Imre Diamantstein

Imre Diamantstein

In this picture that's Imre Diamantstein, my husband. It was taken in the fall of 1944. He was 29 when he got back from forced labor. You can see his clothes, he came home in these rags. Probably that's why he wanted this picture taken, I got this picture from him and kept it.

The picture was taken in the Kantor photo studio in Marosvasarhely. The photo studio functioned for a short period even after World War II, and there was a restaurant and some stores next to it, but those were demolished and some flat blocks have been built instead. Currently the Arta [Art] cinema is there, as well as some stores and apartments.

My husband was in a terrible place for forced labor, they took them to the swamps of Pripet, which, as far as I know, is in today's Ukraine [Editor's note: Also known as the Pripyat swamps, it is the largest swamp in Europe, covering Southern Belorussia and Northern Ukraine. On 12th August 1941 6,526 Jews accused of theft were shot there. They wanted to sink the women and children into the swamp, but it turned out it wasn't swampy enough.] He was there with Naci Rosenblatt, and they marched over a thousand kilometers, and, almost miraculously, he came back safe and sound. It was in November 1994, at the age of 29, when he got home in rags from forced labor. He had a near touch, even though he was a slim figure, but it looks like he was very resistant in the extreme misery. Unfortunately all those who came back from that hell stopped being religious, because the holidays were family holidays and they had no families anymore, none of them had.

My husband was originally from Deva, and his father, Jakab Diamantstein, was a merchant, but I didn't know my father-in-law personally. They were three brothers, the elder brother, Miklos, the younger brother Istvan (Pista) and my husband, Imre. My husband graduated law school in Kolozsvar and worked here in Vasarhely at a law office as articled clerk, in Dr. Gusztav Hirsch's law office, until he was taken to forced labor. My husband's family was very religious, moreover, my husband used to pray even at home each morning, following the prescriptions. They weren't Orthodox Jews, but they were observant and used to go to the Orthodox and not the Neolog synagogue. They had no payes and such, but all the Diamantsteins, because there were many Diamantsteins in Vasarhely, were all religious.

My father went first to Bucharest, to his older brother, and he came to Vasarhely from there. And he got a job. At first, as a lawyer, he got a job at the court as judge, but the wage he got there wasn't enough to help him subsist. When I married him he had an office with a lawyer called Bela Harap, opposite to the today's maternity, in a corner building. But this only lasted for a short period, because it was closed down during the nationalization. Then he got a job in the timber business in Vasarhely and retired from there. This company he was working at had several names, because it was reorganized many times and they had authority over the entire Csik [region] for a period, then not - this was the period of the regional reorganization, when the regions were transformed into counties in the 1960s. [Editor's note: Zsuzsa Diamantstein refers to the regional reorganizations from 1952 and 1968]. In the last period he worked at the IFET (Intreprinderea Forestiera de Exploatare si Transport) [a timber trading company] in Regen, because a manager called Florea, the manager of the local furniture factory, advised him to do so because he was approaching retirement and if he transferred to IFET, he would have had a larger pension. So he transferred there, and even after he retired he still went to work there voluntarily. He was a very active man, he hated idleness. When he finally stopped working, he typed state exam works for students. He always found something to do.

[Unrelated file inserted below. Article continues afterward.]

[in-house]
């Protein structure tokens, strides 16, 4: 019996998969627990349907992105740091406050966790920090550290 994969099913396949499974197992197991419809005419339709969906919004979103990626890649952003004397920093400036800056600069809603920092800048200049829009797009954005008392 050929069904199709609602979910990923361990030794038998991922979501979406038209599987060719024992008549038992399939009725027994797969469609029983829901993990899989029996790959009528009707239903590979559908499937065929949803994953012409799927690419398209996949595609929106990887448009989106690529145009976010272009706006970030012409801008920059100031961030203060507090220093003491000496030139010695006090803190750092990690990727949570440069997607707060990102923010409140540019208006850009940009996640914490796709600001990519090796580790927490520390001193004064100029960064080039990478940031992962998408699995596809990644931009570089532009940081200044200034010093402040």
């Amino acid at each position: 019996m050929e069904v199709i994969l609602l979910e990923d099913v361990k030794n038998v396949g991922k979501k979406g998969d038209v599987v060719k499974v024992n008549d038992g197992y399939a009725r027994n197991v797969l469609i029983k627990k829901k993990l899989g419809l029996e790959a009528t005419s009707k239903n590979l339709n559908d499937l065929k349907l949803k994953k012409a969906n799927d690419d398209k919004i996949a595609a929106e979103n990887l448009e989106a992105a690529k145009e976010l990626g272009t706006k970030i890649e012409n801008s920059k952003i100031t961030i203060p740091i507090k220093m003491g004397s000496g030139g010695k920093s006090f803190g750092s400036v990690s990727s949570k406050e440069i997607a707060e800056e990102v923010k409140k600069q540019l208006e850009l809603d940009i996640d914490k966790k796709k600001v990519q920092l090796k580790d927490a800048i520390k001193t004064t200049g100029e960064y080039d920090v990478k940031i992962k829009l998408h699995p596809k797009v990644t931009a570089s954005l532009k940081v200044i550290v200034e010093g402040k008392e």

Music was his passion, classic music. My husband learnt to play the piano in Deva, but there was no chance for a career in music in a middle-class family- that was not a career, rather a bohemian thing, they all urged them to choose a serious profession [this was the view then]. So he became a lawyer and since he was a very thorough man and always learned and did everything perfectly, that is very thoroughly, he was very good at it and became a very respected lawyer in Marosvasarhely. We had a piano for a while, but one day we sold it because we needed the money to support our children, who were university students. But we were amongst the first who had a record player, a trashy old Soviet record player, and we also bought many records. It's true I learned to play the piano and I grew up with music, but I really learned the music [to qualify it] beside my husband, so I could tell the difference between a very good and a very bad piece. While we were still a young couple and our children were still small, we used to go all the time to symphonic concerts, theatres, cinemas, and there was no performance we didn't see.

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